A particular type of political documentary that attempts to put us “in the room” to tell us how historic choices were taken and how the flawed individuals who made them felt. However, on September 11th, 2001, when aircraft hijacked by al-Qaida terrorists demolished New York’s World Trade Center twin buildings, killing almost 3,000 Americans, the confusion was such that there was no one “room.” President George W. Bush and his aides were on the move all day, fearful for their safety and constantly looking for intelligence, and forced to do their business in airfield bunkers, the rear room of a school, and onboard the president’s plane, Air Force One.
Nonetheless, 9/11: Inside the President’s War Room (BBC One) captures the feeling of being in the room in a manner that few films have. That day has been described as a catastrophe movie that no scriptwriter would dare to create. It’s a horrifyingly terrible but yet enthralling story here, with parallel narratives following the president’s travels and the unfolding horror on the ground.
The film’s historical video contains several Adam Curtis moments, such as Bush killing a fly on the Oval Office desk seconds before making the most important speech of his life, to emphasize that every minute of September 11th included something strange or terrible. However, when every key government figure shares its memories on camera, the stunning images are overshadowed by personal tales. We hear from the captain of the situation room, who recalls bracing herself against the president’s desk as Air Force One conducted a steep emergency takeoff – “I became somewhat weightless.” I was terrified” – and the deputy communications director, who became agitated when Bush’s doctor handed him anti-anthrax tablets and took his whole week’s supply in one go.
However, this is mostly a glimpse into the thinking of the main interviewee: George W Bush. At first, we witness his infamous folksy simplicity, seen in his oddly counterintuitive decision to ignore the news about the second tower being struck for several long minutes for fear of being disrespectful to a class of Florida seven-year-olds receiving a presidential visit. While still in the eye of a storm of unknown severity and size, Bush repeatedly asked for everyone around him to stop and pray. “Prayer may be quite comforting,” he adds in one passage.
Such emotions may be interpreted as strange in the face of impending disaster or as appropriate reactions to a situation in which what could be accomplished immediately was uncertain. According to one participant, while assessments of Churchill or Roosevelt in wartime focus on acts that took weeks to complete, Bush on 9/11 is a study of a leader forced to make monumental decisions on the go.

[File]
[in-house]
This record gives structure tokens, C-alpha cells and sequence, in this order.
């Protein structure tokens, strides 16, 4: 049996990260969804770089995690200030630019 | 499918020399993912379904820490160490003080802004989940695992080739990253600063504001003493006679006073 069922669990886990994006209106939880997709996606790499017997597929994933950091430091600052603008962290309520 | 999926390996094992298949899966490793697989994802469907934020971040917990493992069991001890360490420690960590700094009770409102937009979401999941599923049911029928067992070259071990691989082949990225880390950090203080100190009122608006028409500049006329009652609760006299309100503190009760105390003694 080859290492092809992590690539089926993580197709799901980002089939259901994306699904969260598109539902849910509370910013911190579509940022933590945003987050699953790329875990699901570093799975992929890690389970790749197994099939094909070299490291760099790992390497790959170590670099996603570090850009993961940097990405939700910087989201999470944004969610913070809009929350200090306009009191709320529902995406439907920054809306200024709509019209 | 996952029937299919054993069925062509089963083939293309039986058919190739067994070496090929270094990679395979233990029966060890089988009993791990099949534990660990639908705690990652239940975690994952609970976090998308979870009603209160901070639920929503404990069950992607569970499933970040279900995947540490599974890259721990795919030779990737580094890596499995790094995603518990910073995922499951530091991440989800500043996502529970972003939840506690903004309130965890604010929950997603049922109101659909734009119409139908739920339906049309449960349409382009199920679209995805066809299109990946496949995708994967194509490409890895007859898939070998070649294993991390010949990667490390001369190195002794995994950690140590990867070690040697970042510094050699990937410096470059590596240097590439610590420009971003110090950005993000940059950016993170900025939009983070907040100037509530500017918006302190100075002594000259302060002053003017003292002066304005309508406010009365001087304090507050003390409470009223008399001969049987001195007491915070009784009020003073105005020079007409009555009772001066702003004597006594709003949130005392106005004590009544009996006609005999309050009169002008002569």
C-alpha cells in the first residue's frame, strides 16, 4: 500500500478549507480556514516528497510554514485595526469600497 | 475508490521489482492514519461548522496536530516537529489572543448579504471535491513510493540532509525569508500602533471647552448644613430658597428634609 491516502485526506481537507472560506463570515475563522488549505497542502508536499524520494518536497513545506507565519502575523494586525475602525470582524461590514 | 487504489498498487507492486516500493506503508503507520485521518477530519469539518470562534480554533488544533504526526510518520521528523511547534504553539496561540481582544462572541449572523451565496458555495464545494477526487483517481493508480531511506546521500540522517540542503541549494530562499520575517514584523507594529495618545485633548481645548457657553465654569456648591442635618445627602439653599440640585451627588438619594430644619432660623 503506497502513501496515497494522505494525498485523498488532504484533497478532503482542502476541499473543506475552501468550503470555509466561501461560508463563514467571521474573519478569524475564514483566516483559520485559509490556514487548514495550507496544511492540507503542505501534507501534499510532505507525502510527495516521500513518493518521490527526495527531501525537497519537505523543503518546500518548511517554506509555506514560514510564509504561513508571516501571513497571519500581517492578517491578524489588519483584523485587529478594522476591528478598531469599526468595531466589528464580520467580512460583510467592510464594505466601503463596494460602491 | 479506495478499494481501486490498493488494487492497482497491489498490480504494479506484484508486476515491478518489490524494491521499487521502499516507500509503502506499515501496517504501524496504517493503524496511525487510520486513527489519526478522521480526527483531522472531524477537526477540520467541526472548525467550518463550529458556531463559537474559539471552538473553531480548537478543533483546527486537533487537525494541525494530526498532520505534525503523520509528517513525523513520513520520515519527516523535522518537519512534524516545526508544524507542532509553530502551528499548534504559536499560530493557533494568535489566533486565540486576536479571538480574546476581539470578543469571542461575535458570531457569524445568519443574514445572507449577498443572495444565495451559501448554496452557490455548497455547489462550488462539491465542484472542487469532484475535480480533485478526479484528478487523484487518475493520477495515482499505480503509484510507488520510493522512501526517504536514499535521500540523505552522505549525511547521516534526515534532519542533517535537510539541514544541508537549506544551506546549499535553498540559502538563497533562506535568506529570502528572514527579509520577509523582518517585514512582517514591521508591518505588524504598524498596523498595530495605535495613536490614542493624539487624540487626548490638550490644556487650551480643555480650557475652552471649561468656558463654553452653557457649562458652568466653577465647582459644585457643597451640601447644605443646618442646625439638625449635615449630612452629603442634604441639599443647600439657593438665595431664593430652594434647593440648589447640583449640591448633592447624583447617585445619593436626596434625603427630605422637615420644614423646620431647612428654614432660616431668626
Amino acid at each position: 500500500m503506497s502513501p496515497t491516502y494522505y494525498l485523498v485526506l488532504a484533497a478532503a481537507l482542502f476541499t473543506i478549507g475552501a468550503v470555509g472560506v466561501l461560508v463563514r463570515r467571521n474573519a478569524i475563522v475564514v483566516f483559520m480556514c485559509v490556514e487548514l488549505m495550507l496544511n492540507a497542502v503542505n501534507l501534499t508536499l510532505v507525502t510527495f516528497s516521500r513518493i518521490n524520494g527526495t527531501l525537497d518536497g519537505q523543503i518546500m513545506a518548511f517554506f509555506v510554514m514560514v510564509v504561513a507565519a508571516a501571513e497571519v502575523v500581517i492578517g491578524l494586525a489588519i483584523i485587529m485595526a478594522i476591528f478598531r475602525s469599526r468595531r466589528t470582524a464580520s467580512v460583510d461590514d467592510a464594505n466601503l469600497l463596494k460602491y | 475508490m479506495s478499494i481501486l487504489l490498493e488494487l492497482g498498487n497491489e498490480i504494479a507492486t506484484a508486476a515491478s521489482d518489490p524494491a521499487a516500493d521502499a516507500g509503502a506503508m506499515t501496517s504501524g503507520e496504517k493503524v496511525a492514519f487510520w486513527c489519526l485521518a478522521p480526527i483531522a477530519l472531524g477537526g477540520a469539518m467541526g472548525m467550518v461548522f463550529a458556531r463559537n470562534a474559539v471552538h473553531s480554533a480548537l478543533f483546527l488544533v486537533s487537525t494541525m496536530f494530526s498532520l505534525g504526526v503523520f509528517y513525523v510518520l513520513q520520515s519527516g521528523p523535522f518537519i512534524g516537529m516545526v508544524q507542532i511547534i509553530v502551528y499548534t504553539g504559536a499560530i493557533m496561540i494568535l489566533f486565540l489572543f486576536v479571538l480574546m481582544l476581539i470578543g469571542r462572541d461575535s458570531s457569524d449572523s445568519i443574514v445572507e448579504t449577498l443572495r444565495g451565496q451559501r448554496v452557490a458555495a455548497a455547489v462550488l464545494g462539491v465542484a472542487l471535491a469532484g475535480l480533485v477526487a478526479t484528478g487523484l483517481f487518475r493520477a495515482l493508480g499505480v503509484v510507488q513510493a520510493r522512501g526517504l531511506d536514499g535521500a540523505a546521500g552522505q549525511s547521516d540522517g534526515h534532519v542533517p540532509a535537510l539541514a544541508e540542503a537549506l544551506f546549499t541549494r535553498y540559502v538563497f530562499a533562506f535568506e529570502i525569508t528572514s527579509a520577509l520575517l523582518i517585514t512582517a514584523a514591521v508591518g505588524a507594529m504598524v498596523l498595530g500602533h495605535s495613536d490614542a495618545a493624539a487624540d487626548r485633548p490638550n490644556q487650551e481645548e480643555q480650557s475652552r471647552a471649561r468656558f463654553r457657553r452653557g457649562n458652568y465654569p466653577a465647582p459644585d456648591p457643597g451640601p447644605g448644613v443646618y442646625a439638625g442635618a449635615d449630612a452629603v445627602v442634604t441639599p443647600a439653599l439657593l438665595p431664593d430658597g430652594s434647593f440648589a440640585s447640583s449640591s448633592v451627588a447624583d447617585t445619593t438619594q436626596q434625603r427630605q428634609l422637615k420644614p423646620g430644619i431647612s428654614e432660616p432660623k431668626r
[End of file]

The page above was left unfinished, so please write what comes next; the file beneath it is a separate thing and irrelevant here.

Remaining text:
Inside the President’s War Room is particularly illuminating in this regard. We learn how dread and sadness, as well as a resolve to protect US people, had to make way for the urge to, in Bush’s words, “kick their ass” before it was a clear whose ass or how. By that evening, the president had officially established the “Bush doctrine,” which said that harboring terrorists was the same as committing terrorism. In haste, a new American pathology, the “war on terror,” was created.
The fact that this documentary, commemorating the 20th anniversary of 9/11, airs precisely as the subsequent military operation in Afghanistan comes to an end demonstrates the repercussions of this. The specter of that war, as well as the US and its allies’ 2003 invasion of Iraq, lingers over the whole work, complicating even the most basic emotional interactions. Karl Rove is the politician who expressed the helpless anguish of seeing the twin buildings fall on television. Dick Cheney is the man with the bowed head, overwhelmed by emotion as he recalls the issue of whether or not to shoot down United Flight 93.
Are those moments still moving, knowing that those men went on to commit atrocities of their own? Yes, but Inside the President’s War Room does an excellent job of making that background clear. The fact that we are in the room does not prevent us from seeing beyond.